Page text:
livest so voluptuously and luxuriously, all is to no purpose. For what
is required is, not the giving much, but not too little for the property
thou hast; for this is but playing at it.
"Mortify therefore your members," he saith, "which are upon the earth."
What sayest thou? Was it not thou that saidst, "Ye are buried; ye are buried
together with Him; ye are circumcised: we have put off the body of the
sins of the flesh" (c. ii. 11, 12; Rom. vi. 4); how then again sayest thou,
"Mortify"? Art thou sporting? Dost thou thus discourse, as though those
things were in us? There is no contradiction; but like as if one, who has
clean scoured a statue that was filthy, or rather who has recast it, and
displayed it bright afresh, should say that the rust was eaten off and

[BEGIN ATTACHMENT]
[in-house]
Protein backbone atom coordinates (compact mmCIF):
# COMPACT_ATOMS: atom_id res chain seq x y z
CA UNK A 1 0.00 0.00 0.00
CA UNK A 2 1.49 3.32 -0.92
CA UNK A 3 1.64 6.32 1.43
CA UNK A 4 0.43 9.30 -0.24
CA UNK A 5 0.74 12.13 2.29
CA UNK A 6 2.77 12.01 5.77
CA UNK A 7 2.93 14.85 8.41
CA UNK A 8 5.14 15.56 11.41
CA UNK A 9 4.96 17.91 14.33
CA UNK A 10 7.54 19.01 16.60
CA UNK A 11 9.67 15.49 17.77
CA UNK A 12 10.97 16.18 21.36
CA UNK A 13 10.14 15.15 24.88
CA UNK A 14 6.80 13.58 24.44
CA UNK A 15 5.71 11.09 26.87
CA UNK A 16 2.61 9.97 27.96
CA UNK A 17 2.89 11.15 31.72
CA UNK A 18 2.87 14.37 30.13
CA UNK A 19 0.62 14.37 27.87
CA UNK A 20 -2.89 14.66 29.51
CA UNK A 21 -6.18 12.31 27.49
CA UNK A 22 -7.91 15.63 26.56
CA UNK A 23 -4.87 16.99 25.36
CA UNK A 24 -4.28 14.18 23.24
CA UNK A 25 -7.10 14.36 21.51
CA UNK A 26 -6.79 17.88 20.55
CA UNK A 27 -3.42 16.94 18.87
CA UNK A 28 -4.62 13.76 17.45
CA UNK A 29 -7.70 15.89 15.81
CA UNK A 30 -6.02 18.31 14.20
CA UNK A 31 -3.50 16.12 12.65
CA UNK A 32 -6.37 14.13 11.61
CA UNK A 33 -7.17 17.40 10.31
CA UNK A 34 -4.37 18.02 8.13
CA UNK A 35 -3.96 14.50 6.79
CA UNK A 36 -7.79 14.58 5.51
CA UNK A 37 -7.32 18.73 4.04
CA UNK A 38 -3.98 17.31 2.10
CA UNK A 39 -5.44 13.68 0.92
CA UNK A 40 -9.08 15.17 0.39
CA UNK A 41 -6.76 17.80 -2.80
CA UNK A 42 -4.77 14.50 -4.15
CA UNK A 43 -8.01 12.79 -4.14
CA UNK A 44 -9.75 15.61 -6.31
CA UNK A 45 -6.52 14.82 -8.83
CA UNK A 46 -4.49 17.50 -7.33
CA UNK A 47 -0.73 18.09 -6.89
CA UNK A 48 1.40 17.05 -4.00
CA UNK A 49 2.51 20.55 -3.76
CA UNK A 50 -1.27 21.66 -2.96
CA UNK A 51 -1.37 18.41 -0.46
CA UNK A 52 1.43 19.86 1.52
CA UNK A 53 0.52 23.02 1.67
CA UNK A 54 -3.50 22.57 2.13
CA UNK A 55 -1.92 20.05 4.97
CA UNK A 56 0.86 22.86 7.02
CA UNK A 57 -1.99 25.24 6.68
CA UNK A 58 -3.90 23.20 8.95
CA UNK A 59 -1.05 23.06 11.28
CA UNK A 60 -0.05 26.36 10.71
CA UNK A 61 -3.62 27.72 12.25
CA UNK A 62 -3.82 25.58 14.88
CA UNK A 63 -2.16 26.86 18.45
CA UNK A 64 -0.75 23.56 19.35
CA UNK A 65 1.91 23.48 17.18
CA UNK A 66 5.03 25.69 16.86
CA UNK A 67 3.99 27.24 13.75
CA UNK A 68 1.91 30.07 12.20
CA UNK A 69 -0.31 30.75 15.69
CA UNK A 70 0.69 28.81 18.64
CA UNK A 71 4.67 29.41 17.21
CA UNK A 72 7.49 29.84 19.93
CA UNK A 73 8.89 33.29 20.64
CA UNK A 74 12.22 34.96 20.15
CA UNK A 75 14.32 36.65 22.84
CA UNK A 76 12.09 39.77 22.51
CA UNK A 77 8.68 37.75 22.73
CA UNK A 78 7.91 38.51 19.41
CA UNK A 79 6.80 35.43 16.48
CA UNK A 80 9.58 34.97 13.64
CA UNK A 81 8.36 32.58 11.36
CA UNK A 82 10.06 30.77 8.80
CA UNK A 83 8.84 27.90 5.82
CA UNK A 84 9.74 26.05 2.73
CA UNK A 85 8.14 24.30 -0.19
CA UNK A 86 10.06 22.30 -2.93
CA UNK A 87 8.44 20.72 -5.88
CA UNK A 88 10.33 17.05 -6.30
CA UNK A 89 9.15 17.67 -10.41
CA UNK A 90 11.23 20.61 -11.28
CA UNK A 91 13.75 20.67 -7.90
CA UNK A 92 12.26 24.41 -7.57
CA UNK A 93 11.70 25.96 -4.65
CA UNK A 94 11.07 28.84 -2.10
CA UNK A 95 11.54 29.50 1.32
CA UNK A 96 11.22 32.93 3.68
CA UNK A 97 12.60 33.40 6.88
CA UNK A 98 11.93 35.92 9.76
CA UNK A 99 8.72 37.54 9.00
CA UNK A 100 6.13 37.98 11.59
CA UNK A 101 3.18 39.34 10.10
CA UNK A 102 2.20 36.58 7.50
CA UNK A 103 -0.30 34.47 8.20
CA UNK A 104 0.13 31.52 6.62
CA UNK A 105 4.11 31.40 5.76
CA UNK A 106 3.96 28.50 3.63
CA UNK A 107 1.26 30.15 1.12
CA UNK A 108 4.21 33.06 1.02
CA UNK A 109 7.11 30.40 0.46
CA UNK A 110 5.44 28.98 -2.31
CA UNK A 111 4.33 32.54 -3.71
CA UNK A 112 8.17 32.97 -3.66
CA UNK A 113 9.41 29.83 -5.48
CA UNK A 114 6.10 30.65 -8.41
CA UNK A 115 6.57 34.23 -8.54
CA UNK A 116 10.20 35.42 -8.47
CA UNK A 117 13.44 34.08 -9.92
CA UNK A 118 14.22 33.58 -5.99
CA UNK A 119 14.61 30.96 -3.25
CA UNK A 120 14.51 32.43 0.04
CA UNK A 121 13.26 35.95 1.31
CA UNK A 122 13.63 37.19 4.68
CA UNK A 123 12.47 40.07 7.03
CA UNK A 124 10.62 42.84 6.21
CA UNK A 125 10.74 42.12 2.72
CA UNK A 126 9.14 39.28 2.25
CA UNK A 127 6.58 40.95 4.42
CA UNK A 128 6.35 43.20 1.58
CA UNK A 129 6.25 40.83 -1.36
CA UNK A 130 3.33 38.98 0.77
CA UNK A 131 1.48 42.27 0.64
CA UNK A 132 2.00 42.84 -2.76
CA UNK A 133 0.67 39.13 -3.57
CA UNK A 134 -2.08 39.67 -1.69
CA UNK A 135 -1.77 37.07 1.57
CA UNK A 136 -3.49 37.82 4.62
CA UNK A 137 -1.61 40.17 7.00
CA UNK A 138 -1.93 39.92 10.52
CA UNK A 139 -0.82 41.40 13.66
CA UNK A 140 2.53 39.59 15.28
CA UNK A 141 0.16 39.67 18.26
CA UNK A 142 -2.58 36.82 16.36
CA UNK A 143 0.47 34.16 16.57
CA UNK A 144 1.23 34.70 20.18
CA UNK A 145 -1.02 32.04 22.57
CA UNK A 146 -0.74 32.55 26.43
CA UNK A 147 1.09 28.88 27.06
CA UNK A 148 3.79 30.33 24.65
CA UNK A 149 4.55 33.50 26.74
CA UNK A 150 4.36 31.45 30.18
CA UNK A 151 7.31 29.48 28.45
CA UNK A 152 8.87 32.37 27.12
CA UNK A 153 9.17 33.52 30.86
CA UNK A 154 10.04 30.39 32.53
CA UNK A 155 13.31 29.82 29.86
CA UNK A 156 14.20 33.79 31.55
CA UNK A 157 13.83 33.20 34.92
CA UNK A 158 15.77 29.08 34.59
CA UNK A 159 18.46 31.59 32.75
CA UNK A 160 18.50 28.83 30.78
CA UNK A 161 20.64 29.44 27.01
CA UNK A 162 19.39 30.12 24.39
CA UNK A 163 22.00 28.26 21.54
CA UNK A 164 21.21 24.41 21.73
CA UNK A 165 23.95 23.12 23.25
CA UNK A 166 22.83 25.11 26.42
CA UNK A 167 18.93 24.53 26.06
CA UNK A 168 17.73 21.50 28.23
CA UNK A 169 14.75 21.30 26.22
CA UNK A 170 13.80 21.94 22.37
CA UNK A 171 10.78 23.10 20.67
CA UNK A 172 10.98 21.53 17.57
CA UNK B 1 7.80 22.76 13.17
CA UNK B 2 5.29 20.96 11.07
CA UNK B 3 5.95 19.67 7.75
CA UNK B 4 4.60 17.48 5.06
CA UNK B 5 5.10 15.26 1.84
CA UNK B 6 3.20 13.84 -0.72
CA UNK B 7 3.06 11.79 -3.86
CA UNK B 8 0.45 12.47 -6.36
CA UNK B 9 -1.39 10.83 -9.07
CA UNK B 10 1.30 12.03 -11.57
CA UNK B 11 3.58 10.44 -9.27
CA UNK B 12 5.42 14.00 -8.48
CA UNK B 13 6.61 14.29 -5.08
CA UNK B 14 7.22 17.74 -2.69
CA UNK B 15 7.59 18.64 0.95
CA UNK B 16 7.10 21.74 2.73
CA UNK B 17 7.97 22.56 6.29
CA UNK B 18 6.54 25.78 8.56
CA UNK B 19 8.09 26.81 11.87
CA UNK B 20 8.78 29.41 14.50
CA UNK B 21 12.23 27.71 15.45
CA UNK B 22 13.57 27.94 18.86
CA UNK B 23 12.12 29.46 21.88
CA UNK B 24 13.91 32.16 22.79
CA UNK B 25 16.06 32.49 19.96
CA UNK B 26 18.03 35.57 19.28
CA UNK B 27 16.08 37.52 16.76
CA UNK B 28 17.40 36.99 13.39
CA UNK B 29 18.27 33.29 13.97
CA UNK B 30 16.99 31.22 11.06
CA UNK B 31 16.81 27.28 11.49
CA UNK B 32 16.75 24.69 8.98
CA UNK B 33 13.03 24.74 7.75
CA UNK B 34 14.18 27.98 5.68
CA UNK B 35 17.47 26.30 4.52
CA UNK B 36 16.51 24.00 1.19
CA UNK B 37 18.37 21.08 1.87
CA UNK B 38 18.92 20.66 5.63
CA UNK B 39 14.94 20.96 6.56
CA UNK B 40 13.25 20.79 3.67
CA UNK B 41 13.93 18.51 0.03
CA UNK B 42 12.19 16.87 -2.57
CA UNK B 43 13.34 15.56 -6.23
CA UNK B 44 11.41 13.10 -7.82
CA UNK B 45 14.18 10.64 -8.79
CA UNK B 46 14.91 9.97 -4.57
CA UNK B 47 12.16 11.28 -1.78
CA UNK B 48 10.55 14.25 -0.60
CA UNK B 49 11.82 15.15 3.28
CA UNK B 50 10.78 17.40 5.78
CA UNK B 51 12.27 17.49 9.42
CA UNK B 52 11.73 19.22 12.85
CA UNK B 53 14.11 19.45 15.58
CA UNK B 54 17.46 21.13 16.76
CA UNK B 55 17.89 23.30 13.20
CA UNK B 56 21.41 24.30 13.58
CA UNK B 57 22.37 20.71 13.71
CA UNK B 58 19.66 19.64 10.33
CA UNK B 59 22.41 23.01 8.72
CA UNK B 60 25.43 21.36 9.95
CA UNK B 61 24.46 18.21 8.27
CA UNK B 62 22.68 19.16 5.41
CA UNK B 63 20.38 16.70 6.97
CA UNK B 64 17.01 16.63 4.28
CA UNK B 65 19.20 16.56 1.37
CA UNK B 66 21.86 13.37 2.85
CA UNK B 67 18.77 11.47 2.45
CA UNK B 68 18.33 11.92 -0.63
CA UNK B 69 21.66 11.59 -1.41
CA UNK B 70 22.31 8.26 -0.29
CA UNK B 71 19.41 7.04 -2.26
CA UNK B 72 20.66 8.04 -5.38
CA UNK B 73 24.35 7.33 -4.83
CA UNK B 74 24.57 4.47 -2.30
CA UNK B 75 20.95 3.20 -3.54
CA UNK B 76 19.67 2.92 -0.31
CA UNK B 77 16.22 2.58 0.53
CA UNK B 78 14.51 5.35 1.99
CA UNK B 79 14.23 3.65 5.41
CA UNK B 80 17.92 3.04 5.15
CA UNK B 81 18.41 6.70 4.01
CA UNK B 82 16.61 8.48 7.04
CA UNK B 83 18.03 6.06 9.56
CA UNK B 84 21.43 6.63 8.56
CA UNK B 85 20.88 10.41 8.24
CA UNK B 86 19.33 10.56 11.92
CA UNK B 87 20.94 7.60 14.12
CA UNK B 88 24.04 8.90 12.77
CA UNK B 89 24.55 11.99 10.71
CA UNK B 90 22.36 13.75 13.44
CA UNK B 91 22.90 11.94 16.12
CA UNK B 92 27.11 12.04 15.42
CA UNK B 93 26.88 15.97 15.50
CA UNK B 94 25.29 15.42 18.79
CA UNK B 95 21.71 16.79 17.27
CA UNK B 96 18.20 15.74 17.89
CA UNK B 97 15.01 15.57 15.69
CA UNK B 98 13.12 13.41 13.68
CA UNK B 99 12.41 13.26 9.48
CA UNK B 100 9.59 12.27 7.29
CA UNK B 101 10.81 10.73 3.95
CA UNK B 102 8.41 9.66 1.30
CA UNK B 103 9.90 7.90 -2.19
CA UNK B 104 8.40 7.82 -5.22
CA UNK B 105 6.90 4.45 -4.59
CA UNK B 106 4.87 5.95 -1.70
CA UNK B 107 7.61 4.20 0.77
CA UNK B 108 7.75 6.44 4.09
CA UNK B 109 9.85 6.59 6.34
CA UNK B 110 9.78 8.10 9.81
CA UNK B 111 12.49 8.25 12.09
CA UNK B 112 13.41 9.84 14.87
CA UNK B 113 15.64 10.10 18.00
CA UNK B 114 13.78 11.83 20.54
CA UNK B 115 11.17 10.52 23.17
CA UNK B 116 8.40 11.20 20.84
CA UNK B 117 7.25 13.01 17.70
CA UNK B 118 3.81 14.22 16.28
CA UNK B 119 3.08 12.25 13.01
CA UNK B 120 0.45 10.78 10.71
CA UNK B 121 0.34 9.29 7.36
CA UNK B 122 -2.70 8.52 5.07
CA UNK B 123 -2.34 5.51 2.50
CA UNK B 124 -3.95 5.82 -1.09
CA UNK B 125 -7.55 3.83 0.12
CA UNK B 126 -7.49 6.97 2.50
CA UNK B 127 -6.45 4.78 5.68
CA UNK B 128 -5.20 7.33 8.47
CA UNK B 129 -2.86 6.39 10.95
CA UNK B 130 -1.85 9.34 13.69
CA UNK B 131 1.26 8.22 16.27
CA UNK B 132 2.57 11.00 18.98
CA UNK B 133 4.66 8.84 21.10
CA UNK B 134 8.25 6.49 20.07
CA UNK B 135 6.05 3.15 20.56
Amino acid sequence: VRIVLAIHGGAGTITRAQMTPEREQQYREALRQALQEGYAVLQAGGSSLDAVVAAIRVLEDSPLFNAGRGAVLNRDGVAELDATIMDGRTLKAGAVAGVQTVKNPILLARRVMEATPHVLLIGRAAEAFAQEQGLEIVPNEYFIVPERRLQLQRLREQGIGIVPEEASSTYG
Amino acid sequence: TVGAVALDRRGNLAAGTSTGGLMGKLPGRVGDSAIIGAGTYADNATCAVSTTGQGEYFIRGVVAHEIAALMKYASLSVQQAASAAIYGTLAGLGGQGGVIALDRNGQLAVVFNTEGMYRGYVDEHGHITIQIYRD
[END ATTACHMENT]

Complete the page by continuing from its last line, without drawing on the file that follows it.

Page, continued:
destroyed, and yet should again recommend diligence in clearing away the
rust, he doth not contradict himself, for it is not that rust which he
scoured off that he recommends should be cleared away, but that which grew
afterwards; so it is not that former putting to death he speaks of, nor
those fornications, but those which do afterwards grow.
He said that this is not our life, but another, that which is in heaven.
Tell me now. When he said, Mortify your members that are upon the earth,
is then the earth also accused? or does he speak of the things upon the
earth as themselves sins? "Fornication, uncleanness," he saith. He has
passed over the actions which it is not becoming even to mention, and by
"uncleanness" has expressed all together.
"Passion," he said, "evil desire."
Lo! he has expressed the whole in the class. For envy, anger, sorrow,
all are "evil desire."
"And covetousness," he saith, "which is idolatry. For which
things' sake cometh the wrath of God upon the sons of disobedience."
By many things he had been withdrawing them; by the benefits which are